CSS is a layout code format. When used with a web page, it formats text, colours backgrounds and positions elements in the layout and more besides. A new standard is developing within the CSS framework commonly known as CSS3. This is a major update to the original 2.1 standard which has been around now for several years.
So what does this mean for website owners? Well it can mean several things; the possibility of faster websites by replacing many common design elements previously constructed with the use of images like rounded corners or background gradients can now be executed with a few lines of code. This leaves the user with a better faster experience and allows for richer content to replace the bandwidth that was taken up by construction images and backgrounds etc.
Small web pages? Does it really matter in the days of broadband?… Well yes we think it does. Smaller pages take less energy to serve and download to your computer, saving on the power required to view the page and thus doing your bit to save the planet! Its a no brainer really.
In the days of dial-up internet we were all conscious of page size watching the download bar inch slowly when you visited a bloated website. Now the sky’s the limit with a 2Mb page not uncommon.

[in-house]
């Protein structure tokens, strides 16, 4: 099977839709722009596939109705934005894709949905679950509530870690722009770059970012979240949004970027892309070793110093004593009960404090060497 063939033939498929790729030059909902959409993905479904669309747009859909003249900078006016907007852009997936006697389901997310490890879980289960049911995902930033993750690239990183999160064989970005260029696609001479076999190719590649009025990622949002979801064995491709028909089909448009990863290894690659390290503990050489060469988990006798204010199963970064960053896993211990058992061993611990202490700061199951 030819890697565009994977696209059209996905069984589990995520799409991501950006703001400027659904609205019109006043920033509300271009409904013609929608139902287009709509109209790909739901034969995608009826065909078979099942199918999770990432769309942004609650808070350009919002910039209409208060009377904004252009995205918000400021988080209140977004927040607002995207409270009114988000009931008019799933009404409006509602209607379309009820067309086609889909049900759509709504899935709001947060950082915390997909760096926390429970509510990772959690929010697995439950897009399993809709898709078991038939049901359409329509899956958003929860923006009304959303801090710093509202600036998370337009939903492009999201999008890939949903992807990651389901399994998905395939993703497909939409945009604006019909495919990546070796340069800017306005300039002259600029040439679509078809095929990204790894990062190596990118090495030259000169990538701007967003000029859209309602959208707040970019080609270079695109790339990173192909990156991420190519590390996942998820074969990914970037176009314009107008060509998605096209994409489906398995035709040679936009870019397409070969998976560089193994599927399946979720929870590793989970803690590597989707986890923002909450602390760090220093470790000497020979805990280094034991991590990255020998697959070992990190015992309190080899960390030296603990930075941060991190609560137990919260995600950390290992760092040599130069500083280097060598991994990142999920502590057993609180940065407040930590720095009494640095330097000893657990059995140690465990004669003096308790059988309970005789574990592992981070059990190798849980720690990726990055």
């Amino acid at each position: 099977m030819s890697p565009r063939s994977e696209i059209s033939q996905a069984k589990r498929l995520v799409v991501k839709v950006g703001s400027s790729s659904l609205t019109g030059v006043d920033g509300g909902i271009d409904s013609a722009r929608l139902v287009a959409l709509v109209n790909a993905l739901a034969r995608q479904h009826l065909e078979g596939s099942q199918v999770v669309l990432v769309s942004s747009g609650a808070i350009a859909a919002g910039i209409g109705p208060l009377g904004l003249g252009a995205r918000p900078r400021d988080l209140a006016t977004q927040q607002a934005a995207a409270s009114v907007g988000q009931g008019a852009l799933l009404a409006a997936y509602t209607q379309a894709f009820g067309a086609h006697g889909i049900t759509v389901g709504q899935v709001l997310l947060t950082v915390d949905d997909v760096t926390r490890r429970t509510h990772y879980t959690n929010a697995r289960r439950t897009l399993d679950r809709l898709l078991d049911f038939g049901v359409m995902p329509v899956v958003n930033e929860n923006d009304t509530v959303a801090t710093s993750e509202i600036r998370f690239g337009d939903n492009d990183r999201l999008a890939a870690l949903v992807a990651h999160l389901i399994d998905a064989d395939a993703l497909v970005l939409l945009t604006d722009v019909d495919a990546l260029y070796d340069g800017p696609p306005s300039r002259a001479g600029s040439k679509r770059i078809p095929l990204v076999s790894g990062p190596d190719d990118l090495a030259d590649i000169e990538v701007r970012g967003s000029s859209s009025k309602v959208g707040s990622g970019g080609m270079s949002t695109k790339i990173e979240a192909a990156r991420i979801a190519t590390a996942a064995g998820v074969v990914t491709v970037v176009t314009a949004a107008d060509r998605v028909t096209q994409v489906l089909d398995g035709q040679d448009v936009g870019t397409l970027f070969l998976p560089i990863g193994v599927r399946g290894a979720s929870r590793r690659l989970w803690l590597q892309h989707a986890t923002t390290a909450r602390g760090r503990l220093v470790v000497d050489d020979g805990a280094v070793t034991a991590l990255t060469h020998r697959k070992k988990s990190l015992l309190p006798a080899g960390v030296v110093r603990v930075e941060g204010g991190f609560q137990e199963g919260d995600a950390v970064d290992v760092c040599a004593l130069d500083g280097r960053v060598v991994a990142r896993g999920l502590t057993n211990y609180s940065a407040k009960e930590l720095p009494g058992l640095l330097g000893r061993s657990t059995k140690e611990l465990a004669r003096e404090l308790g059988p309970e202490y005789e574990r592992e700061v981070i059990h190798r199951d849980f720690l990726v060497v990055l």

We like to squeeze the last out of each site to ensure slimmer faster websites that are lean and tasked to the job. Google also hinted some time ago that it will begin to penalise larger pages in its search results for this same reason. It is said that alarmingly a search on Google is equivelent to boiling a kettle! So Google is very conscious of power consumption as a result are encouraging and rewarding developers and site owners who build slimmer pages.
In some ways this makes things harder for the designer because older web browsers like Internet Explorer 6 & 7 do not always recognise the new CSS code meaning that part of the page may well not look as it was intended. So the corners of a box will be square not round because that is a new CSS3 feature. This can mean extra effort must be put in to cater for legacy browsers so that the website is still usable and fit for purpose, even for users who still have old browsers installed on their systems.
So the question… should this stop the use of new CSS features now? When used correctly we think not and will actively be using CSS3 where possible to replace images and older bloated page elements where possible. By using progressive enhancement methods that are safe and tested in older browsers the use of CSS3 is possible now.